Home Business NewsBusiness Pay growth closes in on inflation but unemployment ticks up

Pay growth closes in on inflation but unemployment ticks up

by LLB Editor
15th Aug 23 10:32 am

Annual growth in regular pay 7.8% in the three months to June, figures out today showed.

The number of long-term sick hit another record high and unemployment rose by more than expected to 4.2%.

Danni Hewson, head of financial analysis at AJ Bell, comments on the latest UK jobs figures: “Workers will be delighted by the latest jobs data which shows that wages are finally at a tipping point. After months and months of agonising as swelling pay packets simply couldn’t keep up with scorching price rises, the gap between the two has almost vanished.

“For those in the private sector the switch has already been flicked, easing the pressure on households and on employers desperate to keep hold of skilled staff.

“And there’s every indication that prices have continued to cool. With new data due out tomorrow we should get a real insight into how all our finances are shaping up for the rest of the year.

“The question for the Bank of England is how much pressure will remain on companies to offer inflation busting settlements and how will employees react to their change in fortunes.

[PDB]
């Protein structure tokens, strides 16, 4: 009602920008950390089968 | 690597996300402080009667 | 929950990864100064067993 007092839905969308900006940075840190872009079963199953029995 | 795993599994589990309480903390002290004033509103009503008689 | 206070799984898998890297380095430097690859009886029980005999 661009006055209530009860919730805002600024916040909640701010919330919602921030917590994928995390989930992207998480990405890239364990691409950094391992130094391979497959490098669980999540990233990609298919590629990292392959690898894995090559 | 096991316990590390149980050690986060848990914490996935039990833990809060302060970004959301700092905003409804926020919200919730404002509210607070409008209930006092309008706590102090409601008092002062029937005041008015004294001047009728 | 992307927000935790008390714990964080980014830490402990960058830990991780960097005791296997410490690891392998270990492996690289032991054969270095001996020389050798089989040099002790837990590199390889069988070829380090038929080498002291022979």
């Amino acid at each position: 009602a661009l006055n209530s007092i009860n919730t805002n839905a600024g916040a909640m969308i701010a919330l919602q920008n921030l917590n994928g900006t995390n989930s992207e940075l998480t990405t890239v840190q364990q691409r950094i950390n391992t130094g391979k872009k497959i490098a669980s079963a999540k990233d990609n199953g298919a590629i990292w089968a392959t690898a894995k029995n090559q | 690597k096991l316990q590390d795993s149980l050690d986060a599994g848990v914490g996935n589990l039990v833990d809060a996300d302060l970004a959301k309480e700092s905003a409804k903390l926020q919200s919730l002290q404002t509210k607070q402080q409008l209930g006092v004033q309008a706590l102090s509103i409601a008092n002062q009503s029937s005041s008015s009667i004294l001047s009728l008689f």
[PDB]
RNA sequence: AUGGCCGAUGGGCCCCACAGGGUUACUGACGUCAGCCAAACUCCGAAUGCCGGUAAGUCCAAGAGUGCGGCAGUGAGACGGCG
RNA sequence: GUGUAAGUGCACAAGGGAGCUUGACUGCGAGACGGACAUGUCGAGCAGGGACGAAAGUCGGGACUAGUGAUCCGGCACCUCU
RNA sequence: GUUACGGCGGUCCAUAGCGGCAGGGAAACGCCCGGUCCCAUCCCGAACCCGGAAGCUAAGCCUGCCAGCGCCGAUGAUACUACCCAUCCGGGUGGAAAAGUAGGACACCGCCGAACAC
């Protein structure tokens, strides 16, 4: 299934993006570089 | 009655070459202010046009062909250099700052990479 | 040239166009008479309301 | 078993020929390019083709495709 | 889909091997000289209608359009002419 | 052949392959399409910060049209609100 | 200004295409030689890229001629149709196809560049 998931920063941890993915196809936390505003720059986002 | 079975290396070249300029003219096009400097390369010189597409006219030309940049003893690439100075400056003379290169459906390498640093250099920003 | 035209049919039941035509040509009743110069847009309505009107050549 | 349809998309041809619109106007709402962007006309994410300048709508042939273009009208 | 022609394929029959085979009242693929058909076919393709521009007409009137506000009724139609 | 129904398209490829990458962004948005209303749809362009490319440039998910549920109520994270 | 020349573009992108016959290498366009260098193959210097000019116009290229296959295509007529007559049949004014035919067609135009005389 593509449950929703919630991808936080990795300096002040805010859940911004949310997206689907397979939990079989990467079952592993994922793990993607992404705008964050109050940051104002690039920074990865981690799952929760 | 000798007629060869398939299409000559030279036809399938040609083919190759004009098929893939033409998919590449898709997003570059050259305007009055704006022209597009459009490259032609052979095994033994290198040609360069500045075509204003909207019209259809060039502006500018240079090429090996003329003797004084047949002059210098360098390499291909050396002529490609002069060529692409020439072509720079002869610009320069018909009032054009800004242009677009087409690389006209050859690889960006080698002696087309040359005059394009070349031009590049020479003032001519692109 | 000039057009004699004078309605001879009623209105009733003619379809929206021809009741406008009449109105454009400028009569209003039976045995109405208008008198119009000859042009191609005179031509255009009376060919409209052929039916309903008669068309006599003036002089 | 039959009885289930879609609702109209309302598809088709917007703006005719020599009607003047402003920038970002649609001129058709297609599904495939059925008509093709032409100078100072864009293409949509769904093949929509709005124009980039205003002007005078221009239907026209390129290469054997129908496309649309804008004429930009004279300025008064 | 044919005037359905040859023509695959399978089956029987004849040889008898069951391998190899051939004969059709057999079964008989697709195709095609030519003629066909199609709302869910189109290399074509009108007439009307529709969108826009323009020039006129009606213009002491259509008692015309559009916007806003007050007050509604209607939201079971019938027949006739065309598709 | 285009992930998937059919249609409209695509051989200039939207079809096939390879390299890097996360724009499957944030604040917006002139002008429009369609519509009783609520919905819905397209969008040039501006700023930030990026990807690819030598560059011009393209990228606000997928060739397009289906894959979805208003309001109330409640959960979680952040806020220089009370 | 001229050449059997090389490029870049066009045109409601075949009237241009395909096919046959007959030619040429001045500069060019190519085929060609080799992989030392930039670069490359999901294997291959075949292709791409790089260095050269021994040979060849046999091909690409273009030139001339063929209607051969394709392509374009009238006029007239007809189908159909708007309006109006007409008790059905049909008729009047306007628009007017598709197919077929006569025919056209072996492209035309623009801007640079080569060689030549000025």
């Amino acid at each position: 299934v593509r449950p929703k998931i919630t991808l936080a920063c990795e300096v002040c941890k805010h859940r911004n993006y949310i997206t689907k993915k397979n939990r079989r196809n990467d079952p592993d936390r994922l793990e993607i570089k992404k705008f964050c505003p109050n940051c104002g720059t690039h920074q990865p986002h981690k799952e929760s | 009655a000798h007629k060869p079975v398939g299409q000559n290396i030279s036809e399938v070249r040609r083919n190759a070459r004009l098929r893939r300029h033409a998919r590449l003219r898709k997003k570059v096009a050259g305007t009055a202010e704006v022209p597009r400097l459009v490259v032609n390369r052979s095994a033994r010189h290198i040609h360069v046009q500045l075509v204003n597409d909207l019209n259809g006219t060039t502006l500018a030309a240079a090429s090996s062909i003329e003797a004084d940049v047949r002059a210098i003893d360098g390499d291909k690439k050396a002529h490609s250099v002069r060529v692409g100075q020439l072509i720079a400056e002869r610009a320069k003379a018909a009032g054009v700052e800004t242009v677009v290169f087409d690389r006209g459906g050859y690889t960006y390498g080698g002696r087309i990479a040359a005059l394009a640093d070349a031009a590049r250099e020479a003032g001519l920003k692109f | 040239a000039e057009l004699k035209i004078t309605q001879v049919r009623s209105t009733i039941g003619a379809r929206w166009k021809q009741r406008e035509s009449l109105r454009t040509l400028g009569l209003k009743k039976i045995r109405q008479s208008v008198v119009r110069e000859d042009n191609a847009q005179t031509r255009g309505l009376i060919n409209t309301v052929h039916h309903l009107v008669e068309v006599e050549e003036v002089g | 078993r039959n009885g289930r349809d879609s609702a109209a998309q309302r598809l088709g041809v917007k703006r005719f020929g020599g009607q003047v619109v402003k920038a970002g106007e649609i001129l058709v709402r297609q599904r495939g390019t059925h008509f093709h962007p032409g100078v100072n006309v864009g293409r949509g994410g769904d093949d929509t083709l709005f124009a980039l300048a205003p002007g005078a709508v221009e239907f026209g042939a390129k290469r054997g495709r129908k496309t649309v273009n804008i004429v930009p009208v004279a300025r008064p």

“For many households a few extra pennies are unlikely to make a real difference to living standards, especially those with increased mortgage or rental payments.

“Most people have been left badly bruised by the impact of increased costs for life’s necessities like power and food. Even if inflation is falling and wage increases are finally making a material difference, prices are still historically high and in the most part show no signs of falling any time soon.

“And more cracks are appearing in the labour market. Unemployment has ticked up by more than had been anticipated as economic uncertainty impacts growth plans and sounds the death knell for wounded companies like Wilko.

“Vacancy numbers keep falling, and looking at July’s payroll data it does appear that softening in the labour market is cooling wage growth.

“But there seems little doubt that interest rates will have to rise again next month and market expectation for a further quarter percentage point hike in November has shot up off the back of today’s jobs data.

“For the government there are still huge wounds that need tending. The number of people signed off on long term sick leave has hit another record high and the age-old issue of re-skilling those out of work for more than six months is as acute as ever.

“There are jobs to be had that need filling if the pledge to get the economy growing significantly is to be met, but big questions remain about how that can be achieved.”

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